It would seem so, and you can only suppose that the actual drama involved was a real-life nailbiter called An Evening With A Deadline, starring Arthur Smith and a blank sheet of paper. The thinking behind My Summer With Des seems to have been that viewers will swallow anything, even themes, characters and devices which would not stand scrutiny in a 12- year-old's English homework, so long as you lash it all together with a bit of footie.
And who knows, perhaps they are right. ITV, after all, served up its own insult to the intelligence on Tuesday, in the shape of The Truth About Footballers. The difference here, though, is that this was merely the latest cheap-rate schedule filler from the people who made The Truth About Hollywood, Women and So On (everything, in fact, except The Truth About How They Manage To Get Away With It). No one will have expected anything more than a trawl through Max Clifford's B-list to see who was available for a chat (everyone, presumably), and so no one can have been disappointed at the result.
The BBC, however, can offer no such excuse, and it is hard to credit the laziness of a production which must have accounted for several thousand licence fees. A bit of football and a bit of the other, some cod philosophy and a few snatches of Des at opportune moments. Oh, and David Seaman popped up at the end (and his acting was only marginally worse than that of Morrissey, who could not even bring off a convincing celebration when Shearer scored against Switzerland). Thank you for being patronised, and good night.
If what had gone before had been even faintly involving, rather than an assortment of Men Behaving Badly out-takes mixed with menopausal male wish-fulfilment, this next and final point would seem like the height of pedantry. If only to emphasise the overall shoddiness of My Summer With Des, however, it is worth noting that the denouement, in which Morrissey's character cleaned up after backing Rosie's prediction for the final, was as sloppy as the previous 100 minutes. Had you indeed staked a fortune on Germany to win 2-1, with Berger scoring first, your money would have stayed in the betting shop, because the odds are laid on the score after 90 minutes.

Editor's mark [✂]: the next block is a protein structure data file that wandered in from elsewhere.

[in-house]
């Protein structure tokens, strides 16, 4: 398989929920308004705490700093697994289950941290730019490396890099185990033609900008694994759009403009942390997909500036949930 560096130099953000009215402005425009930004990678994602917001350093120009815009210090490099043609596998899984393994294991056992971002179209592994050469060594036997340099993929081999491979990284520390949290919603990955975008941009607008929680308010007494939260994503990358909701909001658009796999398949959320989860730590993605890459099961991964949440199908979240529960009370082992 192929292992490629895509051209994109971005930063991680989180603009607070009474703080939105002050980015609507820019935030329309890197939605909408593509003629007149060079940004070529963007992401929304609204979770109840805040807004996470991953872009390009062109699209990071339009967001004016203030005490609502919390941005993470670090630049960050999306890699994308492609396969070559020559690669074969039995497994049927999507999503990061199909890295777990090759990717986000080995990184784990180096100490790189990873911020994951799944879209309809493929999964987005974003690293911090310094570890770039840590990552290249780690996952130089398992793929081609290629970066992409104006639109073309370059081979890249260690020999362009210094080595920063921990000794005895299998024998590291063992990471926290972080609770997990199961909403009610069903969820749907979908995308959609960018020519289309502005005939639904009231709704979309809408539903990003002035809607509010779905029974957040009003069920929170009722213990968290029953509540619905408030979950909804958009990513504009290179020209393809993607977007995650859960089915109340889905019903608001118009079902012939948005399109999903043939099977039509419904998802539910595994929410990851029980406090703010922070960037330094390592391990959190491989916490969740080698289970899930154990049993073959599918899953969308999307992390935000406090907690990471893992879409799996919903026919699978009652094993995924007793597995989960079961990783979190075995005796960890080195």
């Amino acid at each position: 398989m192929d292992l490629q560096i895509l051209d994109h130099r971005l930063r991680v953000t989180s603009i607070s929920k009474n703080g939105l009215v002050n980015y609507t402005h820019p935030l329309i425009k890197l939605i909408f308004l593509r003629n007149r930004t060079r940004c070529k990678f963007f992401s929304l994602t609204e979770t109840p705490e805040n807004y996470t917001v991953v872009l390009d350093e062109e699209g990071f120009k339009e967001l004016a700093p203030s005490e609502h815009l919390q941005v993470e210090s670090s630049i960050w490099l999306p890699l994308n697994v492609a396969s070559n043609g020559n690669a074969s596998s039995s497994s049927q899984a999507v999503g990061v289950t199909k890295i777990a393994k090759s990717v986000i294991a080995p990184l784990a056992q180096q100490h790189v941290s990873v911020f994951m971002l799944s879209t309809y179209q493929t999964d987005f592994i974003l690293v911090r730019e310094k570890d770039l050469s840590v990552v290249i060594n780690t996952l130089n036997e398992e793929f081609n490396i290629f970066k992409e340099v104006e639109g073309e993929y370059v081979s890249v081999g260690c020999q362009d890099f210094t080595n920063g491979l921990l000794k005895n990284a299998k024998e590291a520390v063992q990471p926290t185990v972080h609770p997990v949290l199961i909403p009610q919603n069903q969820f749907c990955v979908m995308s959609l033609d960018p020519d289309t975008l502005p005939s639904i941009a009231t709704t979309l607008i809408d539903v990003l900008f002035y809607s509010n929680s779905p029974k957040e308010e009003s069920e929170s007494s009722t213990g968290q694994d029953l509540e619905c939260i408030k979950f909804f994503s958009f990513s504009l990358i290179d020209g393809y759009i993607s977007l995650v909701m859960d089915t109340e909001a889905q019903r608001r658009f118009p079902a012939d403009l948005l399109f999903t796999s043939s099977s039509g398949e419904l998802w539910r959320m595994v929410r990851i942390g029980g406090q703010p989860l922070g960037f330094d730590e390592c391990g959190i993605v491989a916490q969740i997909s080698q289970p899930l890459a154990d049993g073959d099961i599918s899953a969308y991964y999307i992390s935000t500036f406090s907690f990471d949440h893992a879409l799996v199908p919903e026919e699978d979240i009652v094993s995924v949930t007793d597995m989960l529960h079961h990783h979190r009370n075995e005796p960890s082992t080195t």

The worst thought of all, however, was that by lending not only his name, but also a brief physical presence to such nonsense, Des Lynam might have sent out the first faint signal that he is beginning to lose it. Thankfully, though, he had anchored Ali Night (BBC2) just 24 hours earlier, to reassure everyone that his faculties are still intact.
What would the sporting world give for the same to be true of Ali himself. The ghost at this celebration was a reminder of his mute and trembling appearance during the opening ceremony of the Atlanta Olympics, and the image was as affecting as any of the bewitching charisma from the 1960s, which still has the power to intoxicate at 30 years' distance. "The greatest sporting icon of the century," Lynam called him, and for those, perhaps half of the audience or more, who were not around for the glorious carnival of Ali's finest years, the evening was all the evidence they could require. These days, boxing - indeed every high-profile sport - sprouts dozens of lippy wannabees every month. Ali was the first, and probably last, genuine article.
But a lot of good it did him. Before his final fight with Larry Holmes, according to his biographer, the Nevada authorities were aware of a medical report which indicated that when he was asked to touch his nose with his index finger, Ali missed by several inches. Already, his speech was noticeably slurred. And yet there was too much at stake for him to do anything other than climb into the ring and take another beating.
This final film of the evening asked if - and by whom - he was allowed to go several fights too far. Some of the prime suspects were conspicuously keen to point out that these days Ali has "a serenity of spirit", and that he is "a happy individual" who realises that he "got that way for a reason". You could only hope that their desperate attempts at self-justification were evidence of some genuine and nagging guilt. Conscience, though, does not seem to be a concept which boxing will ever understand.Reuse content